This is a message that I believe still rings true for us today. We can get all caught up in living in a way that honors God that we forget why we do it. Yes, we should live a life that reflects Scripture. We should stand up for our faith, and oppose the things that God opposes. But I feel that there are people, especially some in the media and politics, that portray our faith as a list of rules that if we don’t make everyone follow they will all go to hell. Well I have news for those people; if they don’t believe in Christ, they’re going to hell anyway. No amount of forcing anything is going to help their salvation. As a matter of fact, it will more than likely push them away. Is that really the life that Christ showed us to live? Is that really living a Christian life?

Christ said to the people, “Come to Me, all who are weary and heavy-laden, and I will give you rest. Take My yoke upon you and learn from Me, for I am gentle and humble in heart, and you will find rest for your souls. For My yoke is easy and My burden is light.” (Matthew 11:28, NASB). People can become weary when they are being told they are wrong all the time, or that their life should actually look like “this”. Jesus wants those people, and so should we. We should not be the cause of their stress. We should take them in and show them the love of Christ. We should take in the teenage mother, and tell her that Jesus loves her. We should hug the homosexual and tell them that God’s loves them. We should spend time with the felon, and share the love that God has given us. The point, I guess, is that God has given us so much love, we cannot contain it; we have to spread it.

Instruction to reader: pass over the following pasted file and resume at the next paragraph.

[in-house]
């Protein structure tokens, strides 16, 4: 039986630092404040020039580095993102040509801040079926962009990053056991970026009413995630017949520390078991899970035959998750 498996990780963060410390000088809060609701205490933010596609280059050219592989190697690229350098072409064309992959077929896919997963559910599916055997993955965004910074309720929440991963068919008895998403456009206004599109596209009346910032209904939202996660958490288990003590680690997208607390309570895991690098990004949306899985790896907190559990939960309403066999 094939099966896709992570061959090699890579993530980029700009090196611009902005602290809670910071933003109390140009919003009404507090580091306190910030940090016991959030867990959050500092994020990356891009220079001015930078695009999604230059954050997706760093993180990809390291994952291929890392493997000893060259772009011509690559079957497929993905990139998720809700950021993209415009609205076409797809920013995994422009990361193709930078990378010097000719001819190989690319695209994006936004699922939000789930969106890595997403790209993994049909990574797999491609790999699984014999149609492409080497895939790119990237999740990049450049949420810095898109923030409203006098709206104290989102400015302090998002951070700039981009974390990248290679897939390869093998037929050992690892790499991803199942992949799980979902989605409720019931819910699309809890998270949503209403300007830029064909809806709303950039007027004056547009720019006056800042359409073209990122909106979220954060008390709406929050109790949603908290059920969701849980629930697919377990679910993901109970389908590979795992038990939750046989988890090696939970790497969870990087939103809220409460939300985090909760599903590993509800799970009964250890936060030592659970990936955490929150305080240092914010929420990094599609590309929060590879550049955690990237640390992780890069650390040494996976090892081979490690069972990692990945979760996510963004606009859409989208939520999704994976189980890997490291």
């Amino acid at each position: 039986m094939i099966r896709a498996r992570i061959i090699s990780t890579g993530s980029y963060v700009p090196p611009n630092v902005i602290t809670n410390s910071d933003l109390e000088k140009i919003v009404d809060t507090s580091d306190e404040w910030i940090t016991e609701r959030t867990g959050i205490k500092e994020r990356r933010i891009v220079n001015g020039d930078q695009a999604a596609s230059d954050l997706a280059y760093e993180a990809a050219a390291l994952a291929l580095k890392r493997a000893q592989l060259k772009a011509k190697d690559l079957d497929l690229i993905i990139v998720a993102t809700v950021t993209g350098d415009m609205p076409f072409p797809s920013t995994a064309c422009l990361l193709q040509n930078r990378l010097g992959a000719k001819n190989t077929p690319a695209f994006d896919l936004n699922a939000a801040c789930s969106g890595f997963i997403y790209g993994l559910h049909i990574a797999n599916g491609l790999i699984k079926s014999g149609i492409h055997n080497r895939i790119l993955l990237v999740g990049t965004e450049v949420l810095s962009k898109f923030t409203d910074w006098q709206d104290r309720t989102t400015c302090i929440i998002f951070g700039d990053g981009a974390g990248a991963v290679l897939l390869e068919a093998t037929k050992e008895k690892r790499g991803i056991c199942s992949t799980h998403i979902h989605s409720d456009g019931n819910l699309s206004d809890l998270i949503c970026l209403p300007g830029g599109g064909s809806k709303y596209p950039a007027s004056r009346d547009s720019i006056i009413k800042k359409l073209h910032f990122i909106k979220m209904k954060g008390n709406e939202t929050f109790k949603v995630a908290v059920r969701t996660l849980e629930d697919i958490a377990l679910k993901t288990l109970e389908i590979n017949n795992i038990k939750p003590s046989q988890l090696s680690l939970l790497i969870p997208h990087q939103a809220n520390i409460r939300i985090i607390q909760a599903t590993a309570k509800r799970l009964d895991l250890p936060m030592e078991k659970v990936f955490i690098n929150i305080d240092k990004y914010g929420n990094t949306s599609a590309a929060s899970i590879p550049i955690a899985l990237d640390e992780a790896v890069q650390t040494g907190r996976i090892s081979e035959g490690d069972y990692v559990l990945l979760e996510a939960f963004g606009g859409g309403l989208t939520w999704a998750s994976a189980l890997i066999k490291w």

Love does not come from following rules, following rules comes from love. If we love God, we will follow the rules. But we cannot force people to follow the rules and say that it is love. Love comes from personal experience. We cannot lead people to that experience if we are constantly pushing them away. So, my brothers and sisters in Christ, let’s give “Bible-thumping” a rest. It isn’t helping our cause any. God is love, and we should be wanting to share that with everyone. Only God can “fix” people, so let’s trust Him to do that. We can just share Him with every single person we come into contact with.

Psalms to Pray: Psalm 139-142